Cultural history is a complex web to unravel, a field of integrated experience existing at the intersection of current events, arts traditions, and historical interpretations. Spanning both the heights of human achievement and the depths of our depravity, culture, especially in times of upheaval and social change, can become fractious and frayed, the terms by which we once defined our understanding of Art, Beauty, and Progress becoming evermore untethered from any unified points of reference.
In the annals of recent cultural history, few dichotomies demonstrate the complexity of trying to understand an era as much as that of the Woodstock Festival and the Altamont Speedway Free Festival. Held on Saturday, December 6, 1969, at the Altamont Speedway just east of California’s Bay Area, the Altamont concert is often contrasted with the Woodstock festival that took place less than four months earlier. While Woodstock represented "peace and love", Altamont came to be viewed as the end of the hippie era and the de facto conclusion of late-1960s American youth culture.
Approximately 300,000 attended the concert headlined by The Rolling Stones, and some anticipated that it would be a "Woodstock West". However, the event is best known for considerable violence, including the stabbing death of Meredith Hunter, three accidental deaths, scores injured, as well as extensive theft and property damage.
Altamont went south for obvious reasons (hiring Hell’s Angels as security is but one aspect), summarily described in Rolling Stone magazine on January 21, 1970 as “the product of diabolical egotism, hype, ineptitude, money manipulation, and, at base, a fundamental lack of concern for humanity."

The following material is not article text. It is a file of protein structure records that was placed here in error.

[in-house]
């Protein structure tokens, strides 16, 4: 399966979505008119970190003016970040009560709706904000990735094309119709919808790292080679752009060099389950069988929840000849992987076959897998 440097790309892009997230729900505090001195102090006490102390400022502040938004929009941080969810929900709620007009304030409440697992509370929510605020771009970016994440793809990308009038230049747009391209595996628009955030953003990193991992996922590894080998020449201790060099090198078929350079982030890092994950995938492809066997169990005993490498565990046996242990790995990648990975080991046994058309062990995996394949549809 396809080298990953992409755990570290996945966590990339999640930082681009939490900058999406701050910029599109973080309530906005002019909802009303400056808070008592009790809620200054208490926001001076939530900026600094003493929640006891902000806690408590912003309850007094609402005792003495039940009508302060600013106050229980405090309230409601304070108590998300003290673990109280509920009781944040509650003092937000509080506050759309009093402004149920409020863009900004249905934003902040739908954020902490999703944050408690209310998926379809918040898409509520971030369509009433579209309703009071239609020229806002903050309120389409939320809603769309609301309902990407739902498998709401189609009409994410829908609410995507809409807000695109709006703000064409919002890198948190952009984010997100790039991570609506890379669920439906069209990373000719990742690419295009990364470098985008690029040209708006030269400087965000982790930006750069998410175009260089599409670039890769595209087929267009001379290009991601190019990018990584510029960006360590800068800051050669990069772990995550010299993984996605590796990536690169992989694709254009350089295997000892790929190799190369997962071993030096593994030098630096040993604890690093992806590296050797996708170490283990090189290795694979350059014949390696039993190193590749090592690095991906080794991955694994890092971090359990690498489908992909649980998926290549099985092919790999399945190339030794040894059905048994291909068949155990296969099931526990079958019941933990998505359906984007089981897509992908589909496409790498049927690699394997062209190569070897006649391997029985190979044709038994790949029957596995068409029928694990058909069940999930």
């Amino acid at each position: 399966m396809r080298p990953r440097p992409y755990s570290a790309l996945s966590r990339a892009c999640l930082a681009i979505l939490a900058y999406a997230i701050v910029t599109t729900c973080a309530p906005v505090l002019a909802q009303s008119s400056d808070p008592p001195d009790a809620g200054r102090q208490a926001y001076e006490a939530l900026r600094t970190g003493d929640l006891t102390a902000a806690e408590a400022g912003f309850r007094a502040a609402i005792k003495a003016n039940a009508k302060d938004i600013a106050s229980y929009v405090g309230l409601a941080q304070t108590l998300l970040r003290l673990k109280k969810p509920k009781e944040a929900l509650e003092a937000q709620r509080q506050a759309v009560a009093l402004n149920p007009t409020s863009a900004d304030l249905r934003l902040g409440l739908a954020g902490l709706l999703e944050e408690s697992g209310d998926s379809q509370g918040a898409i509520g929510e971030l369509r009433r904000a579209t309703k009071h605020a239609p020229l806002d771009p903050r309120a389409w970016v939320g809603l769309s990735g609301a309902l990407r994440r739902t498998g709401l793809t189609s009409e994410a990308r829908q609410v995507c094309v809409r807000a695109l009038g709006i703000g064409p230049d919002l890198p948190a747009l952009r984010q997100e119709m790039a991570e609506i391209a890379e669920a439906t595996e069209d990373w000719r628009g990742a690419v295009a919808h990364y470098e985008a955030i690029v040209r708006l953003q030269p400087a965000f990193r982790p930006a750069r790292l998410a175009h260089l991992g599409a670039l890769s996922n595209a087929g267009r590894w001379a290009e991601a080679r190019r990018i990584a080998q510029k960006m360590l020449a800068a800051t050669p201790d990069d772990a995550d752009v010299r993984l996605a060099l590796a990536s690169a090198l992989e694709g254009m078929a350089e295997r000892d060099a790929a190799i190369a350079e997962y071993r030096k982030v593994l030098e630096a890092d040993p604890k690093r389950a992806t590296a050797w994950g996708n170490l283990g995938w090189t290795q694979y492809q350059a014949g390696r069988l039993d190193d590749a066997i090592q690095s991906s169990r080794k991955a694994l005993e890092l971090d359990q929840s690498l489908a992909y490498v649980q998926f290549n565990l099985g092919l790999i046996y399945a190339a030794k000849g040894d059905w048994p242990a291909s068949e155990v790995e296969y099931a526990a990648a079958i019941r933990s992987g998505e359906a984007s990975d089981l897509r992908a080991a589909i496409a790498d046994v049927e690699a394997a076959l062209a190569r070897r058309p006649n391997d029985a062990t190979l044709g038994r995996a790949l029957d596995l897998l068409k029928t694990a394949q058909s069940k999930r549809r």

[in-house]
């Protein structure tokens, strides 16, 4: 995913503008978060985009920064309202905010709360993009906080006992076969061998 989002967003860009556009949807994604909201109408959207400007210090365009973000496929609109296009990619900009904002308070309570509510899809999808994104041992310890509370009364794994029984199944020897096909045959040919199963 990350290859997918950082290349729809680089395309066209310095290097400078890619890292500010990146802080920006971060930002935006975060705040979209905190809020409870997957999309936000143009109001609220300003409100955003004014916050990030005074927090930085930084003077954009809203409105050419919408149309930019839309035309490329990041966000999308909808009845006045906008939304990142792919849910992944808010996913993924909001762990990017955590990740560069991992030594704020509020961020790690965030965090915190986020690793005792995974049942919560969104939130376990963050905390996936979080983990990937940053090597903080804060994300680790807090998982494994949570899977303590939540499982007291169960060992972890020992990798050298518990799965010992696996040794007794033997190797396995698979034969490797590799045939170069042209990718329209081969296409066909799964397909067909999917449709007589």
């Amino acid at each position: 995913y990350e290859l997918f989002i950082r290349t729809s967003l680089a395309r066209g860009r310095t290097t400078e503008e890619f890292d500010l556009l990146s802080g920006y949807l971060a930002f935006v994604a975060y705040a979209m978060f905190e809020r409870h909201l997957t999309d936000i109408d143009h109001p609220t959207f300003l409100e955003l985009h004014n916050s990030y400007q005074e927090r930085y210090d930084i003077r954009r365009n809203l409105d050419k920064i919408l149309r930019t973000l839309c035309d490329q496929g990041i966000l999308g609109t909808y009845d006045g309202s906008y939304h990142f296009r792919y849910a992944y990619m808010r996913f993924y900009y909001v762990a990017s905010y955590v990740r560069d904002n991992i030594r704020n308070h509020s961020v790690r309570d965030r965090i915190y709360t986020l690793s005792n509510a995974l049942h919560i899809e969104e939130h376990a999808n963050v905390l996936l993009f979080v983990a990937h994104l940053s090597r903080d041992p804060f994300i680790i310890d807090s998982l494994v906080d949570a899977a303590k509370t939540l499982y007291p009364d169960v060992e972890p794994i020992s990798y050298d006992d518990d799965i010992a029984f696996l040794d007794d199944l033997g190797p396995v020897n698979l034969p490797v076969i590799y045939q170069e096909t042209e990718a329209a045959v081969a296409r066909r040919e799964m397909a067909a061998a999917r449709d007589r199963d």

More politely put, The Rolling Stones were finishing up their first American tour in two years, promoting their soon-to-be-released album “Let It Bleed”, and the counterculture, high on the success of Woodstock, wanted to repeat the experience. Despite countless shortcomings in planning and facilities, a free concert on the West Coast, the birthplace of the hippie movement, seemed like a fabulous idea. Sadly, as one critic wrote, the concert turned out be "rock and roll's all-time worst day…a day when everything went perfectly wrong."
Filmmakers Albert and David Maysles shot footage of the event and incorporated it into their now infamous 1970 documentary film titled Gimme Shelter. Much of the film chronicles the behind-the-scenes dealmaking that took place to make the free Altamont concert happen, before turning to the 1969 concert itself at the Altamont Speedway, the security for which was provided by the Hells Angels (armed with pool cues). As the day progresses, with drug-taking and drinking by the Angels and members of the audience, the mood turns ugly.
Fights break out during performances by The Flying Burrito Brothers and Jefferson Airplane; when Mick Jagger arrives to the grounds via helicopter, he is punched in the face by an unruly fan while making his way to his trailer. At one point Jefferson Airplane lead male singer Marty Balin is knocked out by a Hells Angel; Jerry Garcia and Phil Lesh arrive, but due to the violence, The Grateful Dead opt not to play.
The Stones are shown appearing onstage that evening and opening with "Jumpin' Jack Flash", and are also shown performing "Sympathy for the Devil", as the tension continues to build. Onstage in the documentary’s climax, the usually confident Jagger mostly looks lost and confused, even scared. Perhaps genuinely expecting a peace-and-love-fest, as Jagger looks across the crowd, he perhaps senses the dark current of the counterculture, the wild rush of stark faces soured by the fading power of “peace and love” to overcome the ravenousness common amongst all humanity.
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